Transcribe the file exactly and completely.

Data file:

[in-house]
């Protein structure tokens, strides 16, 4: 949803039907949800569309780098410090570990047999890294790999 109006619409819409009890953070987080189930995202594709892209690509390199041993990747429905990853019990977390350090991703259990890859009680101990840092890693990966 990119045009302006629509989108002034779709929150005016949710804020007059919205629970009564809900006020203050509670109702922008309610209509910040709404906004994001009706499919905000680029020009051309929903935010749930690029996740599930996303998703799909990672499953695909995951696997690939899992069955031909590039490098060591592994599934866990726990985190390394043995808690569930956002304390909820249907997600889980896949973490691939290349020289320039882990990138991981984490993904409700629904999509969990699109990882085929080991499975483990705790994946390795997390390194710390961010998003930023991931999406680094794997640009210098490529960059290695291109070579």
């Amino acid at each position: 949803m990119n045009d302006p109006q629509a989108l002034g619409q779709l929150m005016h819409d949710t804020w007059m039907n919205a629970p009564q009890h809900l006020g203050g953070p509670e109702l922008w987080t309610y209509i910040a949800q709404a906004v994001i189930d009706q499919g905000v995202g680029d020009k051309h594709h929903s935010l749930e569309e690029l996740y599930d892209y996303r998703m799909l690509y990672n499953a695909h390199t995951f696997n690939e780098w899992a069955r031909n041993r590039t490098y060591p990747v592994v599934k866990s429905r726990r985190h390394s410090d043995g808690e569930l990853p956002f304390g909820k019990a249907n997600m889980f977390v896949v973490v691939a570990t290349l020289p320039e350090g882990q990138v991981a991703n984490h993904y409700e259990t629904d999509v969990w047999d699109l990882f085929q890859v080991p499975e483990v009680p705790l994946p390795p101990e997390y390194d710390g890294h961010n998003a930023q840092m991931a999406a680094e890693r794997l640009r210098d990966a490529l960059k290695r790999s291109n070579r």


[in-house]
């Protein structure tokens, strides 16, 4: 949803039907949800569309780098410090570990047999890294790999 109006619409819409009890953070987080189930995202594709892209690509390199041993990747429905990853019990977390350090991703259990890859009680101990840092890693990966 990119045009302006629509989108002034779709929150005016949710804020007059919205629970009564809900006020203050509670109702922008309610209509910040709404906004994001009706499919905000680029020009051309929903935010749930690029996740599930996303998703799909990672499953695909995951696997690939899992069955031909590039490098060591592994599934866990726990985190390394043995808690569930956002304390909820249907997600889980896949973490691939290349020289320039882990990138991981984490993904409700629904999509969990699109990882085929080991499975483990705790994946390795997390390194710390961010998003930023991931999406680094794997640009210098490529960059290695291109070579």
């Amino acid at each position: 949803m990119n045009d302006p109006q629509a989108l002034g619409q779709l929150m005016h819409d949710t804020w007059m039907n919205a629970p009564q009890h809900l006020g203050g953070p509670e109702l922008w987080t309610y209509i910040a949800q709404a906004v994001i189930d009706q499919g905000v995202g680029d020009k051309h594709h929903s935010l749930e569309e690029l996740y599930d892209y996303r998703m799909l690509y990672n499953a695909h390199t995951f696997n690939e780098w899992a069955r031909n041993r590039t490098y060591p990747v592994v599934k866990s429905r726990r985190h390394s410090d043995g808690e569930l990853p956002f304390g909820k019990a249907n997600m889980f977390v896949v973490v691939a570990t290349l020289p320039e350090g882990q990138v991981a991703n984490h993904y409700e259990t629904d999509v969990w047999d699109l990882f085929q890859v080991p499975e483990v009680p705790l994946p390795p101990e997390y390194d710390g890294h961010n998003a930023q840092m991931a999406a680094e890693r794997l640009r210098d990966a490529l960059k290695r790999s291109n070579r």